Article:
Why Harrison Ford Ain't Too Old For Indiana Jones 5
Fighting Nazis wasn't enough. In his fifth Indiana Jones film, Harrison Ford must combat Hollywood ageism.
Now more than ever, Hollywood suffers from ageism — as well as a reboot fetish for films that often don’t need one. So weirdly, while it may seem like a Hollywood cash-in, there’s reason to celebrate that, once again, Harrison Ford will be donning his iconic fedora hat and whip in the fifth Indiana Jones film franchise.
Ford is 73 years old and will be 77 when the film is released on July 19, 2019. But while the franchise technically belongs to the action hero genre, Indy’s fans don’t watch his films expecting to see shit blown up, crazy CGI effects, or credible martial arts-inspired fight scenes. Emphatically, Ford as Indiana Jones is not a Marvel superhero — although Ford did recently prove himself to be no slouch in the latest Star Wars movie, in which he successfully reprised his role as Han Solo. With that in mind, there’s no reason why he can’t get back into the khakis and dive into adventure once again.
Should Ford, like the aging Arnie, have to flex his pecs on-screen to prove his virility? I don’t think so. Ford has always played Dr. Jones as a charmingly grizzled, surly, old-man type, who prefers to use more of his smarts — and sarcastic wit — and less of his muscles to prevail. Plus, archeology and professorship really isn’t a young man’s game. When a winter-whiskered Sean Connery popped up as Harrison’s father and sidekick in Indiana Jones and the Last Crusade — admittedly, my favorite Indie film — no one complained. And Connery, as Dr. Jones senior, still turned out to be pretty handy, if not slyly sexy.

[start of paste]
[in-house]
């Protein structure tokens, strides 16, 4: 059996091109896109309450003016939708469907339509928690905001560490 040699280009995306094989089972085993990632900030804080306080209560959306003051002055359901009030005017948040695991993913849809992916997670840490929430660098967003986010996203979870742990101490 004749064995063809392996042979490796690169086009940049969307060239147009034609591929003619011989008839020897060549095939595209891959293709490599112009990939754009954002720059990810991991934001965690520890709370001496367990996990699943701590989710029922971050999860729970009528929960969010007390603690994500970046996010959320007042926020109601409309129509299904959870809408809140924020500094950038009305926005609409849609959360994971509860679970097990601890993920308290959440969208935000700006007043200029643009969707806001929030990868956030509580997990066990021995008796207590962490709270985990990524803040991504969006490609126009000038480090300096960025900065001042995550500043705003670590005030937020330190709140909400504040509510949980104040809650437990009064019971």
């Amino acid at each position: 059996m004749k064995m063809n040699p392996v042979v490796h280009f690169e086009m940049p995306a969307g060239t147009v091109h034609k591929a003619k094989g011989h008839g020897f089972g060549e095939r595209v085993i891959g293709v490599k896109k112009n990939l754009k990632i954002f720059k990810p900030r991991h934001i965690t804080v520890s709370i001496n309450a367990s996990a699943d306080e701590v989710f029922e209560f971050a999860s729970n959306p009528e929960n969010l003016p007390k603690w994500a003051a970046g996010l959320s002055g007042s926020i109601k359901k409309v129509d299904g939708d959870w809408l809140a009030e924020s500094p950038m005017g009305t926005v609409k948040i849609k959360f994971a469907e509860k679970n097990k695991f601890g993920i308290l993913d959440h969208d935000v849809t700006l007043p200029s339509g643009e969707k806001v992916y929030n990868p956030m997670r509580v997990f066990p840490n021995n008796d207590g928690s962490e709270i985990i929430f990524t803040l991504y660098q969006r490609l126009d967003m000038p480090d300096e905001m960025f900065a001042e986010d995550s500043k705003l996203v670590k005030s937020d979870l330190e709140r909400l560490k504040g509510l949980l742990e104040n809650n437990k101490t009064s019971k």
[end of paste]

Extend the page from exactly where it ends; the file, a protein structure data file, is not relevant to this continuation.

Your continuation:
Besides, although Ford was significantly younger when he first appeared in Indiana Jones and the Temple of Doom, by the time the film was released, he was already 42 years old — a casting decision that seems almost impossible today. Back then, the lead male roles you saw on-screen weren’t yet slanted towards skinny lads, or eternally cherub-faced androgynes — like, say, Zac Efron. Even though, thankfully, our modern-day definition of masculinity is much more flexible, I have to admit that as a die-hard Indy fan, it would still be annoying to suddenly see someone significantly younger — and trendier — in Ford’s role. In my view, Ford is so deeply identified with Indie Jones that it’s hard to imagine anyone else filling his character’s well-worn boots.
As for Ford himself, he’s expressed that he’s totally up to the task. On the Jimmy Kimmel show last night, Ford said that he was “excited” about playing Dr. Jones again, and “looking forward” to the chance of teaming up once more with Steven Spielberg. And I’m excited too, since the powerhouse trifecta of Ford rematched with multi-Oscar winner Spielberg (who directed all of the previous Dr. Jones films) and Kathleen Kennedy (who produced them, as well as the Star Wars films) is Hollywood history in the making. So we viewers are the lucky ones, to have a cinema titan like Ford still around — and very much kicking — much less to still be able to enjoy his work.
Let’s also not forget that Ford’s age, like a fine wine, is a plus for the pleasure of performance. He’s still an incredibly talented actor whose diverse career spans over four decades. Ford gave shape and dimension to Hans Solo and Indie Jones, but equally, he also gave us the unforgettable Rick Deckard in Blade Runner and John Book in Witness. And if money any kind of indicator for commercial success, well, we’d be remiss to forget that Ford’s audience appeal — with worldwide grosses surpassing $6 billion — make him the highest-grossing U.S. domestic box-office star. Boom. Not bad for an old man.